Next day. Mr. Cameron asked me to
be his wife, and gut an angry refusal.
'Why need you have said this?'
asked, impatientiy, 'I like you very
much, but not in that way. We were
having such pleasant timea—yon might
have known we-could not be more than
'How should I .kaow ?' he asked,
'Became I don't love you—never
shall I replied.
'Well, you will.some time, when you
are my wise.'
Hie audacity nearly took away my
'But I tell you I• *ill not be your
wife !' I repeated.
'Yon may change Your 'mind, • little
one,' he•replied, coolly, and then left
How angril was !. As usual,-I went
to mother and recounted the whole
story.- Mother said -very little, merely
remarked, •Mr. ,Catnetson is ti- noble
man, and would make you an excellent
husband. Bnt; 9f course y ou know
your own mind • j
I left her rather more out of. huinor
than before. •
It she could only scold, 'or do some
thing but take matters so iiinietly, I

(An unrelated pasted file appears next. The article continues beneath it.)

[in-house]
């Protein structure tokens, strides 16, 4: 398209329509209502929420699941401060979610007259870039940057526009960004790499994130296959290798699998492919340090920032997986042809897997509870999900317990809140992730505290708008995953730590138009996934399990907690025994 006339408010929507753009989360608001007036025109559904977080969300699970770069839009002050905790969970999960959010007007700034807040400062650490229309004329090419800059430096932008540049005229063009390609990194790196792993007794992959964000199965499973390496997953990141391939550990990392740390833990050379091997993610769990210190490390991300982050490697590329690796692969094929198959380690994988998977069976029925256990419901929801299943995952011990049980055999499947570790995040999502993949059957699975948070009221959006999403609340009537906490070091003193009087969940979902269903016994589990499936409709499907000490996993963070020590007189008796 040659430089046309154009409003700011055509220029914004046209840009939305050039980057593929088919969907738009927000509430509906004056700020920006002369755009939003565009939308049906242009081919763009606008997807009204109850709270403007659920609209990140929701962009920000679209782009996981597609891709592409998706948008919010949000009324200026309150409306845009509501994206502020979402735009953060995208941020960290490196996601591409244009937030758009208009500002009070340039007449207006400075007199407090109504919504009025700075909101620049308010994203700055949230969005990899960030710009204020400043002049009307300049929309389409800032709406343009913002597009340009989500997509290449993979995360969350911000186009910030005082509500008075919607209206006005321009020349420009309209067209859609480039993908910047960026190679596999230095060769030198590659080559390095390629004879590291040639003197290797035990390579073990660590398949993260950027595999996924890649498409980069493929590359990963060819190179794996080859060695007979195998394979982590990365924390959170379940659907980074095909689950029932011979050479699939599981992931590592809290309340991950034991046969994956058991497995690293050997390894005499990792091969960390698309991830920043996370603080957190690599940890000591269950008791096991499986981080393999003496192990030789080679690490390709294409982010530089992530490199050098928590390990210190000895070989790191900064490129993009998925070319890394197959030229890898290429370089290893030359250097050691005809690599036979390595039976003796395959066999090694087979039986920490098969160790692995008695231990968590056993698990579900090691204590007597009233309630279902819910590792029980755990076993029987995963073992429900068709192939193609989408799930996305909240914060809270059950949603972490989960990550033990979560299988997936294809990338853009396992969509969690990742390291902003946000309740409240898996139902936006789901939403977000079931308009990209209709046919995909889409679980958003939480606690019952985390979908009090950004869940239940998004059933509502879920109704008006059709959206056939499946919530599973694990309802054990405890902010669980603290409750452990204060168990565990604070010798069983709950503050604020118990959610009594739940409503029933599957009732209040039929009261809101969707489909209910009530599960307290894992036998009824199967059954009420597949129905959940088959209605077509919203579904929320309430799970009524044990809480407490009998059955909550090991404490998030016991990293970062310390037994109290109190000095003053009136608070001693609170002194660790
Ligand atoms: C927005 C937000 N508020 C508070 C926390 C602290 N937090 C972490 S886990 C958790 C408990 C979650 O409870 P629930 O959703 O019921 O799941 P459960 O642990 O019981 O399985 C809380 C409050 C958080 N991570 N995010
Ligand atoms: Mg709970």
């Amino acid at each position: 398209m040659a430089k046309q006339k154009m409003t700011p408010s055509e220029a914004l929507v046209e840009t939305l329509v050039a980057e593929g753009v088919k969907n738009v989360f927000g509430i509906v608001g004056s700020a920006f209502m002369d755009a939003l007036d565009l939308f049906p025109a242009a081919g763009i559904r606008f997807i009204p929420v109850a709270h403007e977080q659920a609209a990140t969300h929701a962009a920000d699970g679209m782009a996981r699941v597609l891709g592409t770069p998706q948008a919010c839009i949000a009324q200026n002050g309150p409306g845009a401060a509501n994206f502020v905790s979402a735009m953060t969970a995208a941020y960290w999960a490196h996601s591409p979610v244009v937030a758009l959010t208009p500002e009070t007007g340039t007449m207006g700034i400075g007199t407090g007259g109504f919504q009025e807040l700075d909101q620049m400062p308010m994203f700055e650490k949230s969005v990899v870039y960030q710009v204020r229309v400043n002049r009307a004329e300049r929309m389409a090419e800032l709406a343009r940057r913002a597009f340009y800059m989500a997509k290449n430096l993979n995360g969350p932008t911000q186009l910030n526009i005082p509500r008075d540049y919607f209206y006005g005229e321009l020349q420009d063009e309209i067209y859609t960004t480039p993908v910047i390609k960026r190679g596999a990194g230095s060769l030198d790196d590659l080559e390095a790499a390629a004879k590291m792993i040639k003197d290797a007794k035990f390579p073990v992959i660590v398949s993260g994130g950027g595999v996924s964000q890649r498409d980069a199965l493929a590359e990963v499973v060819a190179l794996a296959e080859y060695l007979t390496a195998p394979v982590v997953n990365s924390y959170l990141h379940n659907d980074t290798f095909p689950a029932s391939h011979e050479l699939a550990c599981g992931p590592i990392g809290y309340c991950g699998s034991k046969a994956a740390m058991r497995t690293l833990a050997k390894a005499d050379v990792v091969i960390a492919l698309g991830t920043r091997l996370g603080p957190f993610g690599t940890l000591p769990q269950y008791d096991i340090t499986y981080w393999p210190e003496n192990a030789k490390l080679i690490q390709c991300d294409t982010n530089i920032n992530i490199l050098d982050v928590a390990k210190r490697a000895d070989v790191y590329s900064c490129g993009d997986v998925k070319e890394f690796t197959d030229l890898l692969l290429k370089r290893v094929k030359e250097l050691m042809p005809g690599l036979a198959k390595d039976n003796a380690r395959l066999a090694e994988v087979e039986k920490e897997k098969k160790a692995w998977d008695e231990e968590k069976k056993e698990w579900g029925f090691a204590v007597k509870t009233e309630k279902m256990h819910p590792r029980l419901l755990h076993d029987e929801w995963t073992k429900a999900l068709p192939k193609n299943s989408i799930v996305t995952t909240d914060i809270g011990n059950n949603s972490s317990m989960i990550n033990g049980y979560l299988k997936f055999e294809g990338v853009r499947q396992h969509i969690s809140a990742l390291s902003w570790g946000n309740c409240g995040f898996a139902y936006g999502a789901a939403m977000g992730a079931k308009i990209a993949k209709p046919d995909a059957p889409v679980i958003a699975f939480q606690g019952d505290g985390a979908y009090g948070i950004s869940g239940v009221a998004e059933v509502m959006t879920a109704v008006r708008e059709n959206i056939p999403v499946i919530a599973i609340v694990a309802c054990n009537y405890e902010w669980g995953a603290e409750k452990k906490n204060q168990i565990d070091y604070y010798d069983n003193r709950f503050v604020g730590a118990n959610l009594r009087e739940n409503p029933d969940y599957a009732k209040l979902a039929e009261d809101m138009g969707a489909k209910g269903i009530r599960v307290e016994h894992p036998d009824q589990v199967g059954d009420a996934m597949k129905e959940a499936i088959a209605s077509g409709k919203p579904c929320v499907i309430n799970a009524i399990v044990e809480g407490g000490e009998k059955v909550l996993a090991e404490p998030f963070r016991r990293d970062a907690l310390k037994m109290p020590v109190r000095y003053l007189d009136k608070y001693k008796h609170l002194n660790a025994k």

should like it better. 1 don't take mat
ters qui-_fly 'mysei l f, and it exasperates
For a week IF, saw nothing of Mr.
Cameron, then I learned that ho bail
gone away.
I danced and ° went out. driving; but
missed him very much I He was so dif
from the society of young men
with whom I wai l snrrounded. I dis
covered a thousand excellencies in his
mind an diameter now that he had
gone. I did not love him, but . was
lonely without him.
One night six weeks after his depar
ture, his card was handed to me, and I
went down to find him Waiting for • me
in the drawing-room.
'Well, Marjorie,' said he, coming for
ward and taking my band in his, 'have
you reconsidered that 'no' of, yours ?'
What should I say ? I was tired of
the wnrld and the life, I lived in it. I
Mr. Cameron; respected him; I